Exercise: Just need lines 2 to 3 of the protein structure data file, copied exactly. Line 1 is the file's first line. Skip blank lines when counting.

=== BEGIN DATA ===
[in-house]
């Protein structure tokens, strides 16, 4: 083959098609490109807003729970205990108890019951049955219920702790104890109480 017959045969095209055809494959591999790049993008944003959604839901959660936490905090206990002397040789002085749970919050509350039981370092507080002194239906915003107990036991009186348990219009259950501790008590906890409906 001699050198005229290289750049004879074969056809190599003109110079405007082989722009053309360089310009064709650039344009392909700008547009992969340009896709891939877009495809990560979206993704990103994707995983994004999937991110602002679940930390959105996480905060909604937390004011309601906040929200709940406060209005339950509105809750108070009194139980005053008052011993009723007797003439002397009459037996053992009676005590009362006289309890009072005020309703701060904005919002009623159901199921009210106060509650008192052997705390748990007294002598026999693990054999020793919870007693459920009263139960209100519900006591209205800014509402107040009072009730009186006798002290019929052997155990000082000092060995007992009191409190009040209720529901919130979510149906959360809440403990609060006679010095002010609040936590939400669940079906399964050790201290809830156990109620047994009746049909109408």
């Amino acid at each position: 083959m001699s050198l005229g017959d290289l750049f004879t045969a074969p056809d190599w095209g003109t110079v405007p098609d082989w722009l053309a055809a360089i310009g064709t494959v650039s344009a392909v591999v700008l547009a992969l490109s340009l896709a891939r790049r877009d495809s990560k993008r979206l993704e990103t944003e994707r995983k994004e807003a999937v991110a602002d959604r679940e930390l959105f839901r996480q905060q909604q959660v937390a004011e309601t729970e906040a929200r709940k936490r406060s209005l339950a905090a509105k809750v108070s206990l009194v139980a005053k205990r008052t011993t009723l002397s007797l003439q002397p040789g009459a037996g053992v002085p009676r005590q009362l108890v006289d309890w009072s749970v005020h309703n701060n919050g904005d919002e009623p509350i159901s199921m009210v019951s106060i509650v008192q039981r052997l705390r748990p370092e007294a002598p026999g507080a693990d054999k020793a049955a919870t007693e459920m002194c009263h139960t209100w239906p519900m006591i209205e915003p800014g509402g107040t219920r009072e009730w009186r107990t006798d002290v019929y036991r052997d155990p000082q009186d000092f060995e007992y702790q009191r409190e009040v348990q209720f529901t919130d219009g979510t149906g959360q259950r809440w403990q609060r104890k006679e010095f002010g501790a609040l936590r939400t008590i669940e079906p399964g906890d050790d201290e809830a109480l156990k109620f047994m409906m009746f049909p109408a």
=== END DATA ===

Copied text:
């Protein structure tokens, strides 16, 4: 083959098609490109807003729970205990108890019951049955219920702790104890109480 017959045969095209055809494959591999790049993008944003959604839901959660936490905090206990002397040789002085749970919050509350039981370092507080002194239906915003107990036991009186348990219009259950501790008590906890409906 001699050198005229290289750049004879074969056809190599003109110079405007082989722009053309360089310009064709650039344009392909700008547009992969340009896709891939877009495809990560979206993704990103994707995983994004999937991110602002679940930390959105996480905060909604937390004011309601906040929200709940406060209005339950509105809750108070009194139980005053008052011993009723007797003439002397009459037996053992009676005590009362006289309890009072005020309703701060904005919002009623159901199921009210106060509650008192052997705390748990007294002598026999693990054999020793919870007693459920009263139960209100519900006591209205800014509402107040009072009730009186006798002290019929052997155990000082000092060995007992009191409190009040209720529901919130979510149906959360809440403990609060006679010095002010609040936590939400669940079906399964050790201290809830156990109620047994009746049909109408």
């Amino acid at each position: 083959m001699s050198l005229g017959d290289l750049f004879t045969a074969p056809d190599w095209g003109t110079v405007p098609d082989w722009l053309a055809a360089i310009g064709t494959v650039s344009a392909v591999v700008l547009a992969l490109s340009l896709a891939r790049r877009d495809s990560k993008r979206l993704e990103t944003e994707r995983k994004e807003a999937v991110a602002d959604r679940e930390l959105f839901r996480q905060q909604q959660v937390a004011e309601t729970e906040a929200r709940k936490r406060s209005l339950a905090a509105k809750v108070s206990l009194v139980a005053k205990r008052t011993t009723l002397s007797l003439q002397p040789g009459a037996g053992v002085p009676r005590q009362l108890v006289d309890w009072s749970v005020h309703n701060n919050g904005d919002e009623p509350i159901s199921m009210v019951s106060i509650v008192q039981r052997l705390r748990p370092e007294a002598p026999g507080a693990d054999k020793a049955a919870t007693e459920m002194c009263h139960t209100w239906p519900m006591i209205e915003p800014g509402g107040t219920r009072e009730w009186r107990t006798d002290v019929y036991r052997d155990p000082q009186d000092f060995e007992y702790q009191r409190e009040v348990q209720f529901t919130d219009g979510t149906g959360q259950r809440w403990q609060r104890k006679e010095f002010g501790a609040l936590r939400t008590i669940e079906p399964g906890d050790d201290e809830a109480l156990k109620f047994m409906m009746f049909p109408a």